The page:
Boundary-Layer Meteorology

, Volume 17, Issue 2, pp 247–264

An observational study of the structure of the nocturnal boundary layer

  • L. Mahrt
  • R. C. Heald
  • D. H. Lenschow
  • B. B. Stankov
  • IB Troen
Article

DOI: 10.1007/BF00117983

Cite this article as:
Mahrt, L., Heald, R.C., Lenschow, D.H. et al. Boundary-Layer Meteorol (1979) 17: 247. doi:10.1007/BF00117983
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Abstract

In an effort to describe the basic vertical structure of the nocturnal boundary layer, observations from four experiments are analyzed. During the night, the depth of significant cooling appears to increase with time while the depth of the turbulence and height of the low level wind maximum tend to remain constant or decrease with time. Since the inversion layer extends above the low level wind maximum and shear is small in the region of the low level jet, the Richardson number reaches a maximum at the jet level and then decreases again with height. As a result, turbulence is observed to be a minimum at the height of the low level wind maximum and then increases again above this height.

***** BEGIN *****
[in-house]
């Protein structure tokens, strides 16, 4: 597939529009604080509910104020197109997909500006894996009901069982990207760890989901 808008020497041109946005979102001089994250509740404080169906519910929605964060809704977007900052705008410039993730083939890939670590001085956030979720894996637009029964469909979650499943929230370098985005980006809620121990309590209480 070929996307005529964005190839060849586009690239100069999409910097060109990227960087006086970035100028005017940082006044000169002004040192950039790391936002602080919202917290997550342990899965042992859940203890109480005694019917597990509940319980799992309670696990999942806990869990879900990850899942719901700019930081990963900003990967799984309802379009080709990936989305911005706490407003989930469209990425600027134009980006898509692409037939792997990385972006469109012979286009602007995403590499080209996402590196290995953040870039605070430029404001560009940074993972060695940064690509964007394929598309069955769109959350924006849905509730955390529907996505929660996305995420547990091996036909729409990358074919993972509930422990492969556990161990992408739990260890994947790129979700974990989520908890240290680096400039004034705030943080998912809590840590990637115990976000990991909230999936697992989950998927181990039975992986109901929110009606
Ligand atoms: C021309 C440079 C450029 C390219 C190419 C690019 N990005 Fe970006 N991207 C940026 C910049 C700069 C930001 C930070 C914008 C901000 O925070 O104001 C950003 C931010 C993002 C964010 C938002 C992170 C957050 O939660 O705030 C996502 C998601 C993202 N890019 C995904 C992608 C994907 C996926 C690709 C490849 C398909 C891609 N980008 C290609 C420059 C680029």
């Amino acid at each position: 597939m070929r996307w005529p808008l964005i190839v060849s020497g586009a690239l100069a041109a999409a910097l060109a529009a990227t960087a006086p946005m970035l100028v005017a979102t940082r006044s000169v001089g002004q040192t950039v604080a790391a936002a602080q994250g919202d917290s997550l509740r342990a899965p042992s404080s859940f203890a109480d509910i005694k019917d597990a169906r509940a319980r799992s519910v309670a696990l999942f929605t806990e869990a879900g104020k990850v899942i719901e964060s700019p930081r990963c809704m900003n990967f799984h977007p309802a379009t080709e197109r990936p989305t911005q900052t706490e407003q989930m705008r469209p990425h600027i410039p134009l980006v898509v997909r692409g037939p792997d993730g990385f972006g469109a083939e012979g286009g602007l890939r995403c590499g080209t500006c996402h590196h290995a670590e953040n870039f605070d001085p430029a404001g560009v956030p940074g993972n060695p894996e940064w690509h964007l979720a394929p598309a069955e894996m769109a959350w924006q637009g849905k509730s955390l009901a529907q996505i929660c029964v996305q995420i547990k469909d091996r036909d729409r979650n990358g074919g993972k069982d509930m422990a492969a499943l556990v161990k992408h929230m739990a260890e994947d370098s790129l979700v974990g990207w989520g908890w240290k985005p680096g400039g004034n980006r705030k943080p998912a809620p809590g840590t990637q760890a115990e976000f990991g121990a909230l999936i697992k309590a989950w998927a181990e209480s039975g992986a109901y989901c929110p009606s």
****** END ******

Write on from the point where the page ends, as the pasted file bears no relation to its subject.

Copyright information

© D. Reidel Publishing Co 1979

Authors and Affiliations

  • L. Mahrt
    • 1
  • R. C. Heald
    • 1
  • D. H. Lenschow
    • 2
  • B. B. Stankov
    • 2
  • IB Troen
    • 3
  1. 1.Department of Atmospheric SciencesOregon State UniversityCorvallisUSA
  2. 2.National Center for Atmospheric ResearchBoulderUSA
  3. 3.Department of Meteorology and PhysicsRisø National LaboratoryRoskildeDenmark